Cherish Childcare - 28/11/2014

1 Evaluation of Cherish Childcare

How well placed is Cherish Childcare to promote positive learning outcomes for children?

Not well placed

Requires further development

Well placed

Very well placed

The management team needs to strengthen the quality of governance and management practices. Visiting teachers have identified that further development work is needed to support home educators plan and implement suitable learning programmes for children.

ERO's findings that support this overall judgement are summarised below.


Cherish Childcare is a privately-owned, home-based education and care service located in New Plymouth. It comprises one network catering for around 70 children aged up to five years. Of these, 16 are of Māori descent. The service has been operating for two years.

Two visiting teachers support 16 educators to provide an educational programme for children in their homes. The owner oversees teachers’ practice and, together with the administrator, service operation. At times, she undertakes a visiting teacher role.

Cherish Childcare has experienced significant changes this year. Two long-term visiting teachers and some educators left the service. New visiting teachers were appointed in June. Review and re-development of some aspects of teachers’ and educators’ practice, and operational management relating to staffing and quality assurance, have accompanied these changes.

Of the three qualified teachers, one is provisionally registered, one is subject to confirmation as a registered teacher and one has re-applied to re-register as a teacher after a non-teaching period.

Recent long-term, cluster-based external professional development has commenced to strengthen some practices and aspects of operation. The manager has recently accessed professional support to develop an advice and guidance programme for provisionally registered teachers and a strategic plan.

The development of close relationships, provision of safe environments for children, working in partnership with parents and acknowledgement of the principles of Te Tiriti o Waitangi have been identified by the service as key to supporting improvements to practice.

This is Cherish Childcare’s first ERO review.

The Review Findings

Community outings and events organised by Cherish Childcare provide good opportunities for children to socialise with peers. Playgroups support educators and visiting teachers to plan activities for children together. Observations at playgroup affirmed these as a valuable time for building positive relationships between visiting teachers, educators and children.

The management team and visiting teachers agree they need to continue to strengthen understanding of Māori culture, language and identity across the organisation. A strategic priority has been identified to build knowledge of Te Tiriti o Waitangi. This work should help the service to better meet the needs of Māori children and their whānau.

Placement procedures are suitably mindful of children’s wellbeing. An increasing range of equipment and materials support educators meet particular needs. Further work should be undertaken to develop guidelines and practices for educators working with children aged under two years and those with diverse learning needs. Links with appropriate people and community agencies are developed to aid some families who have English as a second language and a child in need of focused support.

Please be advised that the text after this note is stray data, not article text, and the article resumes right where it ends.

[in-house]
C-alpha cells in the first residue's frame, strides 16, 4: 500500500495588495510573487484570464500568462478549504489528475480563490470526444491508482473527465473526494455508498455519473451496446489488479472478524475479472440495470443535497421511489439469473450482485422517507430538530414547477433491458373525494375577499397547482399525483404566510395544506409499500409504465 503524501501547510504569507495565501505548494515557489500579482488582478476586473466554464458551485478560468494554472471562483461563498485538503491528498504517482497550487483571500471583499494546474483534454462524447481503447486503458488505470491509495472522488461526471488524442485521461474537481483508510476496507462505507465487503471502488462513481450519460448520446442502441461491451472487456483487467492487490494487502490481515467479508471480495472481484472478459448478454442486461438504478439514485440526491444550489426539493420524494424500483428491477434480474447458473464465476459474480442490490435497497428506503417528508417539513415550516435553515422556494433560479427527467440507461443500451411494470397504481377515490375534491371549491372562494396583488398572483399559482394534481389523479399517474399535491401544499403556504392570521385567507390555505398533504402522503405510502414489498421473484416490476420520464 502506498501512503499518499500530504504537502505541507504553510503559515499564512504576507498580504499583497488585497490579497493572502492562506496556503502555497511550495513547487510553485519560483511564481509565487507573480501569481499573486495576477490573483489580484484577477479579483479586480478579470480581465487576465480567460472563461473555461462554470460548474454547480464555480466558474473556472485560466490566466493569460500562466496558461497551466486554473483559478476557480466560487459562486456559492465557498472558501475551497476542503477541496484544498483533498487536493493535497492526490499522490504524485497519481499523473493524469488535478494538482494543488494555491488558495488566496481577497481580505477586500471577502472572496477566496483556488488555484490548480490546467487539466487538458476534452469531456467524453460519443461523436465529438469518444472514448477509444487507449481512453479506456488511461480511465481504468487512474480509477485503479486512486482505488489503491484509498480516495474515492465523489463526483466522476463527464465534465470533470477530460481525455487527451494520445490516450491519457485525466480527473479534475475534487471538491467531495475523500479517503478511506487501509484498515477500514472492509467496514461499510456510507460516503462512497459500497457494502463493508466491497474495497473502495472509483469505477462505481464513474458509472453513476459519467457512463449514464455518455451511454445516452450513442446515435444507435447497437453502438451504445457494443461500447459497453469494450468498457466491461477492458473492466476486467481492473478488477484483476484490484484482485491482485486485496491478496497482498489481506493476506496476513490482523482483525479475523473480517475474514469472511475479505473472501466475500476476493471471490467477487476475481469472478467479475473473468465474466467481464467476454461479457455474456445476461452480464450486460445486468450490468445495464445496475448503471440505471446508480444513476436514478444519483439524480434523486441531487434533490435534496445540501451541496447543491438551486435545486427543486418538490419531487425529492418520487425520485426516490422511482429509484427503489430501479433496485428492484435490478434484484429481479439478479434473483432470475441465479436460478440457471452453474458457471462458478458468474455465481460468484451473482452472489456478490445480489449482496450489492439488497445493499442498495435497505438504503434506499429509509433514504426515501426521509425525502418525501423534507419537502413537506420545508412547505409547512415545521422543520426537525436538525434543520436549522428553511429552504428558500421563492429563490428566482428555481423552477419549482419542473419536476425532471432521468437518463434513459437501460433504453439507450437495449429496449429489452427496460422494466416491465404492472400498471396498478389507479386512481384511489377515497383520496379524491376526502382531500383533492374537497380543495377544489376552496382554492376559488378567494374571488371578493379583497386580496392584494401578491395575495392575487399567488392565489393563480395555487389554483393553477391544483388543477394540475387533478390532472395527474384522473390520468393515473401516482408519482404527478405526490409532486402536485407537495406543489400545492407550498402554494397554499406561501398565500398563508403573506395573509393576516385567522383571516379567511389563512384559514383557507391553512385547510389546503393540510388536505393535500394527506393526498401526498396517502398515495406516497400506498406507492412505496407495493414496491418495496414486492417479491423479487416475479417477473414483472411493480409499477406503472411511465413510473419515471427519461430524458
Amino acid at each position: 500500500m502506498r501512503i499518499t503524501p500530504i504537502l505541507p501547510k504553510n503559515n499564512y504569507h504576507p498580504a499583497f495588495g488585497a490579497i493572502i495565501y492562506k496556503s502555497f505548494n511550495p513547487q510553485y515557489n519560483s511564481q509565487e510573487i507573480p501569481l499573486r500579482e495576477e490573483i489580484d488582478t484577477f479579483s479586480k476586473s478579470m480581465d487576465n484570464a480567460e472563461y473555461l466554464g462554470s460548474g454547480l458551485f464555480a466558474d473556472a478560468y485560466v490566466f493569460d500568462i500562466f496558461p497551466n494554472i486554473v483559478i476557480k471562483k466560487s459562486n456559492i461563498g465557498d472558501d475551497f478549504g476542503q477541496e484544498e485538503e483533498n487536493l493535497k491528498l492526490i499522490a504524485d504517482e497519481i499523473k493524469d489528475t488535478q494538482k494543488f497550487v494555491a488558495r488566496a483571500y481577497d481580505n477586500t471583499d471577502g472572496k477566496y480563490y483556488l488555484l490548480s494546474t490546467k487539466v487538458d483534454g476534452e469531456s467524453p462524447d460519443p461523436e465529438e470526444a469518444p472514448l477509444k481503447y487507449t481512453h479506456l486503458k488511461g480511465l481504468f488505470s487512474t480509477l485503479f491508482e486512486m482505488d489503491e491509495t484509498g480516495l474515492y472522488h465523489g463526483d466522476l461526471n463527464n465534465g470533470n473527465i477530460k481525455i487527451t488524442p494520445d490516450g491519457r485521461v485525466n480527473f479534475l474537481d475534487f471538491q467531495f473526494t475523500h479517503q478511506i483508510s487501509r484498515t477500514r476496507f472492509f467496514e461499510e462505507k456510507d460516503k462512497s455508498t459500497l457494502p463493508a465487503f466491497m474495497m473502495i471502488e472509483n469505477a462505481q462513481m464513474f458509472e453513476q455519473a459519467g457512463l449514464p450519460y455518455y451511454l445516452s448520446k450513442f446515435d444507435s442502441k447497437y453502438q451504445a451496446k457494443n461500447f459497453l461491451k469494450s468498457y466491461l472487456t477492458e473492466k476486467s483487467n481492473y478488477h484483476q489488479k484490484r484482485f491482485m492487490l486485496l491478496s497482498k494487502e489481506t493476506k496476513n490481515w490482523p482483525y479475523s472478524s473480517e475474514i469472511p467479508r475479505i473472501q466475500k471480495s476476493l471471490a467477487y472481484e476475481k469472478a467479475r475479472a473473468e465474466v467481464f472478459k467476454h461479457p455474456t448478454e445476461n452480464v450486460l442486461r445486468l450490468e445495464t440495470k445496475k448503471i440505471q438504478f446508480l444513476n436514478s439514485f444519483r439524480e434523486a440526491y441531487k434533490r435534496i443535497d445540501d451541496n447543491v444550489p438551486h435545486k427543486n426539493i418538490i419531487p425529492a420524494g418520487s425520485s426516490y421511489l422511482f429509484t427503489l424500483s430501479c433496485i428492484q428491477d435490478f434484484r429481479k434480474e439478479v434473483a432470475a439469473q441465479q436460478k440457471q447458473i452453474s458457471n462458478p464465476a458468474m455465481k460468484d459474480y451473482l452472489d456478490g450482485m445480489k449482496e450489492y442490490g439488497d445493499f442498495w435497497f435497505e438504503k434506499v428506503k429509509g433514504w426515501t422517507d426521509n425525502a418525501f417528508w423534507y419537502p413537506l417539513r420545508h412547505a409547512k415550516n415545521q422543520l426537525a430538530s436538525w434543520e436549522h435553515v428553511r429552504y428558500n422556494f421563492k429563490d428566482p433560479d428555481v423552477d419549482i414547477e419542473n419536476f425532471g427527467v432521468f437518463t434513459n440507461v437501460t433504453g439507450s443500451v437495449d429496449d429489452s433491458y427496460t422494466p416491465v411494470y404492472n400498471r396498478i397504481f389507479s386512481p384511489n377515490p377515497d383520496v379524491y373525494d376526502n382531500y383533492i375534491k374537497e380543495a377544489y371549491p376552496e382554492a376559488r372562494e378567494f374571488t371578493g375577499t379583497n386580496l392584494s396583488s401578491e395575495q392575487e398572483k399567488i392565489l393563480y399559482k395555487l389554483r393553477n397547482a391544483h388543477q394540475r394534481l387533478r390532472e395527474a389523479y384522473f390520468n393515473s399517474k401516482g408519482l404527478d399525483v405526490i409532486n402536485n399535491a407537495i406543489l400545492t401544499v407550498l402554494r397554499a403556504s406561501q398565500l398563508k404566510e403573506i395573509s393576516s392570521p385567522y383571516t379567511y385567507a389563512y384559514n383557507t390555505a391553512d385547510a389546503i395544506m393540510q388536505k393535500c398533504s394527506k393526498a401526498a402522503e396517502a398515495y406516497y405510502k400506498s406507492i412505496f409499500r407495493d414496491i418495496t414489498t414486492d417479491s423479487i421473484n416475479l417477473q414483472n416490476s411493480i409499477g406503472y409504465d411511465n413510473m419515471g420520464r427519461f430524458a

Generally, educators’ understanding of Te Whāriki, the early childhood curriculum, and planning learning programmes are at an early stage of development. Children’s learning journals and visiting teachers’ records show that educators have not been adequately supported to develop their practice. There is a need for a more systematic approach to supporting their understanding of requirements. This should include: improved guidelines and models; a stronger focus in teacher visits on observing educators working with children; and provision of constructive feedback to help them develop their practice. The new visiting teachers and managers are working well as a team to identify and address some issues. The use of an on-line programme is supporting some timely sharing of photos and stories with parents.

The owner has a strong commitment to improving the quality of the service. Recent professional support has aided the management team to identify some priorities for development. Educators are well supported and encouraged to gain a home-based education and care qualification. The management team works hard to initiate and maintain relationships with parents, visiting teachers and all educators. Carefully considered enrolment and induction procedures, and meeting and reporting processes, are in place. Some reflection and inquiry is undertaken by the owner and teachers to support effective decision making. The development and use of self review as an evaluative tool, to identify how well all practices promote better outcomes for children, should strengthen decision making.

Significant improvement to the quality of governance and management is needed to support ongoing development at all levels of the service. Considerable development work is needed in order to ensure all licensing requirements for home-based education and care are met. As a first step, the management team should collaboratively review and re-develop, with visiting teachers and educators, procedures and expectations to support their shared understanding of service and legal requirements. Further strengthening of the organisation and scheduling of the owner’s impromptu home visits should improve quality assurance.

The management team has not yet developed an effective performance management process to support improvement to teachers’ practice, their attainment of full registration or attestation for reregistration. There is no suitable advice and guidance programme in place to support provisionally registered teachers meet criteria for full registration. The planned professional development should help the service address these issues.

Key Next Steps

The management team and ERO agree that priorities for the service include the development of: